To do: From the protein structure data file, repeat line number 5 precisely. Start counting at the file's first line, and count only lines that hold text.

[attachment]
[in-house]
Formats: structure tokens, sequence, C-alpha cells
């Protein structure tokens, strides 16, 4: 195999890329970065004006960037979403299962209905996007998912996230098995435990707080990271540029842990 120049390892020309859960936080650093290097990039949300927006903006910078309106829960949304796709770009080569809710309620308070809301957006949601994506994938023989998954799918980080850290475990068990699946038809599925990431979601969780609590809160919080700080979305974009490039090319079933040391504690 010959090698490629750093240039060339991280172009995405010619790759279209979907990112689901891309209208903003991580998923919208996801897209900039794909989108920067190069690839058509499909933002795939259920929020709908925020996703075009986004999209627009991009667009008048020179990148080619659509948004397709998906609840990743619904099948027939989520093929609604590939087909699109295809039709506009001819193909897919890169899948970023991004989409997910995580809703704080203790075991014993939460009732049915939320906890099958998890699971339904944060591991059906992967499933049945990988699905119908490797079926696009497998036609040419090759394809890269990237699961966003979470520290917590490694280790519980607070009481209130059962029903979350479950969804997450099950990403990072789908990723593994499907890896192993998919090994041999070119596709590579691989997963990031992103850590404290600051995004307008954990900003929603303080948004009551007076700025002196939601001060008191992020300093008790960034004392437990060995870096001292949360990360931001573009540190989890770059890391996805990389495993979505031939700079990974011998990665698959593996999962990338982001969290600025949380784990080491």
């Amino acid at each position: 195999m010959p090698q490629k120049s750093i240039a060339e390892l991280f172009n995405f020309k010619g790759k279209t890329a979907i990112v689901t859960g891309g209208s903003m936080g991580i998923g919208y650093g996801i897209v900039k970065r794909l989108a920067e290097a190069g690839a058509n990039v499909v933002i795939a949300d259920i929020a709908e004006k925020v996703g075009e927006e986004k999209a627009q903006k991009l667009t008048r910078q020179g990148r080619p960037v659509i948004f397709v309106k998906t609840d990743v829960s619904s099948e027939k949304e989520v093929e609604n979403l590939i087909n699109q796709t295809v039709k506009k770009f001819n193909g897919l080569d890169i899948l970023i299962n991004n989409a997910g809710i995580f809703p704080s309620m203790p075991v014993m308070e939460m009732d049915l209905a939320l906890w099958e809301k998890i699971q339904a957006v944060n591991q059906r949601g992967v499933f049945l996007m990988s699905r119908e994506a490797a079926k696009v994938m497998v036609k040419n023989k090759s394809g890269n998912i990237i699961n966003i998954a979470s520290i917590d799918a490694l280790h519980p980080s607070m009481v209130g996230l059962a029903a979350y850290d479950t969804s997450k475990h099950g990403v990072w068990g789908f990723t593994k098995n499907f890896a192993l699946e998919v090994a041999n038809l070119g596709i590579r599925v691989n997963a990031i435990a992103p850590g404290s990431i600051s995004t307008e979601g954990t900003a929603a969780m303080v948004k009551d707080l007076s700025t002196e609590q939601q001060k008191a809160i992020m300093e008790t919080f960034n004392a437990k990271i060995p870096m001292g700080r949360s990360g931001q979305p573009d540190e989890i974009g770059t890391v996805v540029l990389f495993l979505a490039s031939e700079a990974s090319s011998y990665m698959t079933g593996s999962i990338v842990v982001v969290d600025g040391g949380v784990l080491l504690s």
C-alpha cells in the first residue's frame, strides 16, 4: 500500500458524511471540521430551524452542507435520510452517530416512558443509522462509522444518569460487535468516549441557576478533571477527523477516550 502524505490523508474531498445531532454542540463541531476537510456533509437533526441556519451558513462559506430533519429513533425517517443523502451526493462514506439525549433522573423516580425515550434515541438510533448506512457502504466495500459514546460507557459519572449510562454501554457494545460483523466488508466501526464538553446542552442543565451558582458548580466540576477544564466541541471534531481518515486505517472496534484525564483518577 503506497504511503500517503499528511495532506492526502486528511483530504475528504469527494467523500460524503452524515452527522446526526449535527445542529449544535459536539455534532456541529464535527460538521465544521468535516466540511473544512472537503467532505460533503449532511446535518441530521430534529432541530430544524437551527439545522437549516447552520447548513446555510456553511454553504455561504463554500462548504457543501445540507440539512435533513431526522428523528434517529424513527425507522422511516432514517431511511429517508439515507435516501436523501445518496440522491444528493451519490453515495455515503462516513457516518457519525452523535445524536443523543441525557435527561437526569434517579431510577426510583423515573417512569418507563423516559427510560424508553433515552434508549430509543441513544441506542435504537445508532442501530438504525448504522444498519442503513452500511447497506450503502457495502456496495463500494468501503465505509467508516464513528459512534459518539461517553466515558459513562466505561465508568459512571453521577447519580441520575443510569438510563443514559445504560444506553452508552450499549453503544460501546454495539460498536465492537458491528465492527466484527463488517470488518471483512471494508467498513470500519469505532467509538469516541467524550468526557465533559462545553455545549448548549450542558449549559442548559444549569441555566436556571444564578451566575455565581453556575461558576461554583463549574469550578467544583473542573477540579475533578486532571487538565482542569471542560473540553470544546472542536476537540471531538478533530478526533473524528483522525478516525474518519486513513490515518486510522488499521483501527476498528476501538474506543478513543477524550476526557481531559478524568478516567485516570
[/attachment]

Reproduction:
C-alpha cells in the first residue's frame, strides 16, 4: 500500500458524511471540521430551524452542507435520510452517530416512558443509522462509522444518569460487535468516549441557576478533571477527523477516550 502524505490523508474531498445531532454542540463541531476537510456533509437533526441556519451558513462559506430533519429513533425517517443523502451526493462514506439525549433522573423516580425515550434515541438510533448506512457502504466495500459514546460507557459519572449510562454501554457494545460483523466488508466501526464538553446542552442543565451558582458548580466540576477544564466541541471534531481518515486505517472496534484525564483518577 503506497504511503500517503499528511495532506492526502486528511483530504475528504469527494467523500460524503452524515452527522446526526449535527445542529449544535459536539455534532456541529464535527460538521465544521468535516466540511473544512472537503467532505460533503449532511446535518441530521430534529432541530430544524437551527439545522437549516447552520447548513446555510456553511454553504455561504463554500462548504457543501445540507440539512435533513431526522428523528434517529424513527425507522422511516432514517431511511429517508439515507435516501436523501445518496440522491444528493451519490453515495455515503462516513457516518457519525452523535445524536443523543441525557435527561437526569434517579431510577426510583423515573417512569418507563423516559427510560424508553433515552434508549430509543441513544441506542435504537445508532442501530438504525448504522444498519442503513452500511447497506450503502457495502456496495463500494468501503465505509467508516464513528459512534459518539461517553466515558459513562466505561465508568459512571453521577447519580441520575443510569438510563443514559445504560444506553452508552450499549453503544460501546454495539460498536465492537458491528465492527466484527463488517470488518471483512471494508467498513470500519469505532467509538469516541467524550468526557465533559462545553455545549448548549450542558449549559442548559444549569441555566436556571444564578451566575455565581453556575461558576461554583463549574469550578467544583473542573477540579475533578486532571487538565482542569471542560473540553470544546472542536476537540471531538478533530478526533473524528483522525478516525474518519486513513490515518486510522488499521483501527476498528476501538474506543478513543477524550476526557481531559478524568478516567485516570